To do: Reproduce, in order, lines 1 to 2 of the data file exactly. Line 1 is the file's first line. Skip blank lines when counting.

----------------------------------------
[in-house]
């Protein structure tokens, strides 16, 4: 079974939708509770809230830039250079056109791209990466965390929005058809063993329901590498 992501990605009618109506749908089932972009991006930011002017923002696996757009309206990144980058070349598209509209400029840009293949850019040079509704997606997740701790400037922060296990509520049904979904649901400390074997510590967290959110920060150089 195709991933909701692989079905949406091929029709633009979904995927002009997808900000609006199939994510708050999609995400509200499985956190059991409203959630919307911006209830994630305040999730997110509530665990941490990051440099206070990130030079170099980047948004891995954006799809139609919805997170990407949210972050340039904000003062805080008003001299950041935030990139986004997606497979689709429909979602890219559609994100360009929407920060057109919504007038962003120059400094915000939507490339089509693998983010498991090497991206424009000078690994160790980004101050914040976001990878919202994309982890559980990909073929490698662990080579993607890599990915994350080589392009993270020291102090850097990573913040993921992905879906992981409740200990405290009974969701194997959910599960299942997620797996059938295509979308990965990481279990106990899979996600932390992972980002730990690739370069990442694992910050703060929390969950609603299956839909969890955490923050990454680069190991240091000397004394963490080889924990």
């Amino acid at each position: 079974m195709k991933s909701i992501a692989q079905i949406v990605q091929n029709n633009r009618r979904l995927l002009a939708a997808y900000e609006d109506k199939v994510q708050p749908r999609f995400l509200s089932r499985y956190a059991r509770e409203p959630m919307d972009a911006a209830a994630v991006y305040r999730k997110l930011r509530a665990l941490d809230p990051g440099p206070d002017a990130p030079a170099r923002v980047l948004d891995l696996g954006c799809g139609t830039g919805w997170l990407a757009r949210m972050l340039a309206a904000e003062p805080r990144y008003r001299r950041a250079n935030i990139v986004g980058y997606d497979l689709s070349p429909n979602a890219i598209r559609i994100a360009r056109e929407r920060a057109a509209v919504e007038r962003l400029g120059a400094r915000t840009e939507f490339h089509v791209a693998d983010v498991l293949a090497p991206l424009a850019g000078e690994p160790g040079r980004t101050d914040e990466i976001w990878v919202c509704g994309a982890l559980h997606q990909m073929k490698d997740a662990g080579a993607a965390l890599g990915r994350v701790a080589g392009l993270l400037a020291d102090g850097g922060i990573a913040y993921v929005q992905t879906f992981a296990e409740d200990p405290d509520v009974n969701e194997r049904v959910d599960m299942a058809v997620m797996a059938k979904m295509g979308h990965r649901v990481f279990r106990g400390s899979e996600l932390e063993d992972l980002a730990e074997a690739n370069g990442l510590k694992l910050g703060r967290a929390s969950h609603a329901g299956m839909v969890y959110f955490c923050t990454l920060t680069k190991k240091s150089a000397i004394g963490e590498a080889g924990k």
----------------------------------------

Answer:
[in-house]
């Protein structure tokens, strides 16, 4: 079974939708509770809230830039250079056109791209990466965390929005058809063993329901590498 992501990605009618109506749908089932972009991006930011002017923002696996757009309206990144980058070349598209509209400029840009293949850019040079509704997606997740701790400037922060296990509520049904979904649901400390074997510590967290959110920060150089 195709991933909701692989079905949406091929029709633009979904995927002009997808900000609006199939994510708050999609995400509200499985956190059991409203959630919307911006209830994630305040999730997110509530665990941490990051440099206070990130030079170099980047948004891995954006799809139609919805997170990407949210972050340039904000003062805080008003001299950041935030990139986004997606497979689709429909979602890219559609994100360009929407920060057109919504007038962003120059400094915000939507490339089509693998983010498991090497991206424009000078690994160790980004101050914040976001990878919202994309982890559980990909073929490698662990080579993607890599990915994350080589392009993270020291102090850097990573913040993921992905879906992981409740200990405290009974969701194997959910599960299942997620797996059938295509979308990965990481279990106990899979996600932390992972980002730990690739370069990442694992910050703060929390969950609603299956839909969890955490923050990454680069190991240091000397004394963490080889924990």